If there was a brand that defined the changes happening in the '50s and '60s, it was Playboy. With the recognizable bunny logo and cocktail waitresses with fuzzy tails and ears, the brand has lived on for almost 60 years. But what was once the venture of the young handsome bachelor, Hugh Hefner, has increasingly struggled as Hefner gets older and the idea of him hanging out with Playmates gets creepier. The crazy antics of a 25-year-old aren't nearly as awesome coming from an 85-year-old. They're just sad, and so is Playboy's future. Hefner's elderly image and declining magazine sales (since the Internet has taken over every print market) seem to point to the end of the American icon as we knew it. The new NBC show, The Playboy Club, may help the brand revisit its former glory, but it's unlikely that it will bring it into the 21st century.

  8. Ovaltine

    If you've seen the movie A Christmas Story, you know that Ovaltine was cool in the '30s and '40s, even if only because it sponsored the Little Orphan Annie radio show (and despite the fact that the decoder ring revealed a crummy commercial). Restaurants would use it in milkshakes and drinks, and kids would drink it at home in order to save up proofs of purchase to trade in for prizes. Though the product continues to be sold, it was overshadowed in the '80s and '90s by other chocolate drink mixes. It didn't cross onto the pop culture radar again until the terribly cheesy commercials appeared in the past 10 years with the tagline "More Ovaltine, Please!" The forced, unbelievable acting of those Ovaltine-drinking families definitely put Ovaltine in the not-cool category.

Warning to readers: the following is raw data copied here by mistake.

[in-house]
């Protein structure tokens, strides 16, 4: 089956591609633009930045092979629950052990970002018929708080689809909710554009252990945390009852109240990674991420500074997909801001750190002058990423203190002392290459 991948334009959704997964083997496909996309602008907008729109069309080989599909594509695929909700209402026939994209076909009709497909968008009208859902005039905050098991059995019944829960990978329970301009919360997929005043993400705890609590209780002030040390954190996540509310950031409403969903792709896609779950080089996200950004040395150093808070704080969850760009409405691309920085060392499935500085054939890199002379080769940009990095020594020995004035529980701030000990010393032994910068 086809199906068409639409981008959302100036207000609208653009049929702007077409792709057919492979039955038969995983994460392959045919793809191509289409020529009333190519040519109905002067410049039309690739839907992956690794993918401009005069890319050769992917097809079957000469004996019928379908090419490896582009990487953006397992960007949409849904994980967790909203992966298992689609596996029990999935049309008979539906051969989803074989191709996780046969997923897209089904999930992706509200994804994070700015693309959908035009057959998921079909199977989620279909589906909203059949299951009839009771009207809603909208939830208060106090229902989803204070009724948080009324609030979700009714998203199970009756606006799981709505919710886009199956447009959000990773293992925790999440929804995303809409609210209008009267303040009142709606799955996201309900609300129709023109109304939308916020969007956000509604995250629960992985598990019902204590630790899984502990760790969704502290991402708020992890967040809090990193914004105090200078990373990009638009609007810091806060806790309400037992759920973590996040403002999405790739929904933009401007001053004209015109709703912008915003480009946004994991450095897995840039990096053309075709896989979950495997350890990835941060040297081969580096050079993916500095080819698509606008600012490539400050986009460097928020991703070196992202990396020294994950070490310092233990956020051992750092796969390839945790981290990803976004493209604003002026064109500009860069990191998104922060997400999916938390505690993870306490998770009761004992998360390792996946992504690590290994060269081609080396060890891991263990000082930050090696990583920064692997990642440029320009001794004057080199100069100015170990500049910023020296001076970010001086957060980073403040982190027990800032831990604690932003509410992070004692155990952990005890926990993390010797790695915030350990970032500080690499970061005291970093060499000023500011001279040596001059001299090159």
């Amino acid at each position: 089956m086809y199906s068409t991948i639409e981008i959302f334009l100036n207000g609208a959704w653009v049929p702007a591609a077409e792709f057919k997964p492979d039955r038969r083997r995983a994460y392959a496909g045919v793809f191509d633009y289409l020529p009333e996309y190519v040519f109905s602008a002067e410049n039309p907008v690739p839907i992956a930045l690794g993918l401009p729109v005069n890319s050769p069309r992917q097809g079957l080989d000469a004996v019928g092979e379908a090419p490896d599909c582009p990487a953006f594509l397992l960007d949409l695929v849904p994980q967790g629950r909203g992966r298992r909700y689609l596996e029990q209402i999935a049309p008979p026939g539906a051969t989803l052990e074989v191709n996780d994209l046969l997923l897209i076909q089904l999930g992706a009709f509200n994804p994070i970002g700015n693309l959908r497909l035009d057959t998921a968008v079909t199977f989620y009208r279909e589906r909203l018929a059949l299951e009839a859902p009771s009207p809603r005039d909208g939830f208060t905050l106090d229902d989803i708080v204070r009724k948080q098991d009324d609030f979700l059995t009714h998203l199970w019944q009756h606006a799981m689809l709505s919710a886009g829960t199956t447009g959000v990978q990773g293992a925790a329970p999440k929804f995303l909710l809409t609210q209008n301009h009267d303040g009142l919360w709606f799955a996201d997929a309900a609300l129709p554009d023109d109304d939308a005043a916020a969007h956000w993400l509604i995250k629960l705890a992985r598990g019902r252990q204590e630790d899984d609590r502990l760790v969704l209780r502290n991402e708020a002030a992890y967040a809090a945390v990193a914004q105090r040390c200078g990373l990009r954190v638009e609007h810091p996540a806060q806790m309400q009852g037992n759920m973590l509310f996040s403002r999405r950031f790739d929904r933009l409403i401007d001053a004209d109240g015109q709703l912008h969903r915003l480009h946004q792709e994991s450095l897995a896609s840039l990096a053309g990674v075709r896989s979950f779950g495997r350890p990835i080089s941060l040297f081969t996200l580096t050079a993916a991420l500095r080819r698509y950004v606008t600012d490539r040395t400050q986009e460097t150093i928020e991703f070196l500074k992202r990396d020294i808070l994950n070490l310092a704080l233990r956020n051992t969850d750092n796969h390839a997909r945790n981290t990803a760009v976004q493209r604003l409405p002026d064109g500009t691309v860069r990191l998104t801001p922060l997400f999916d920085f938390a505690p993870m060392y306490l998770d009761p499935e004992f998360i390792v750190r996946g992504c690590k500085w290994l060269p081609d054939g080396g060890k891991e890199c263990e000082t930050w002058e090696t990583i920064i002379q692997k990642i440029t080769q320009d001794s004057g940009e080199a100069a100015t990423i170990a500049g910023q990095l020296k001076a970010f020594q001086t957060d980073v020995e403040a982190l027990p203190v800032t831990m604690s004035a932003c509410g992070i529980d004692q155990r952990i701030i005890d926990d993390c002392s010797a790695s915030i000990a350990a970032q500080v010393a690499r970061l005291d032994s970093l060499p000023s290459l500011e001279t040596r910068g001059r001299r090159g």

9. Marlboro

    There's nothing cooler than a cigarette-smoking cowboy — until he gets lung cancer and dies. The Marlboro Man campaigns were used from 1954 until 1999, and the rugged image they brought to Marlboro cigarettes helped bolster sales of the tobacco product. Men across America wanted to be like that cowboy and made Marlboro the leading cigarette brand. But wanting to be tough like a ranch hand doesn't actually make you tough in the face of cancer. As the evidence mounted against the tobacco industry and showed its horrific effects on the human body, people began to view cigarettes in general as toxic. The Marlboro brand specifically lost loyal fans when it came out that three of the guys who had played the Marlboro Man were killed by lung cancer. Companies who kill off their own spokespeople will never be popular.

  10. MTV

    Anyone who knows that MTV used to stand for Music Television knows that MTV simply isn't cool anymore. At best, it's a guilty pleasure; at worst, it's the slow destruction of our society. MTV was originally a place where America's youth turned to discover the latest music, fashion, and pop icons, all through music videos. Today, MTV offers distractions from our own lives as we spy on the tough situations other people face. Rather than offering something to aspire to, such as being in a band like The Police or designing clothes for Madonna, viewers today are shown how not to behave through shows like Jersey Shore and 16 and Pregnant. While MTV may still have an audience, people aren't screaming that they want their MTV like they used to.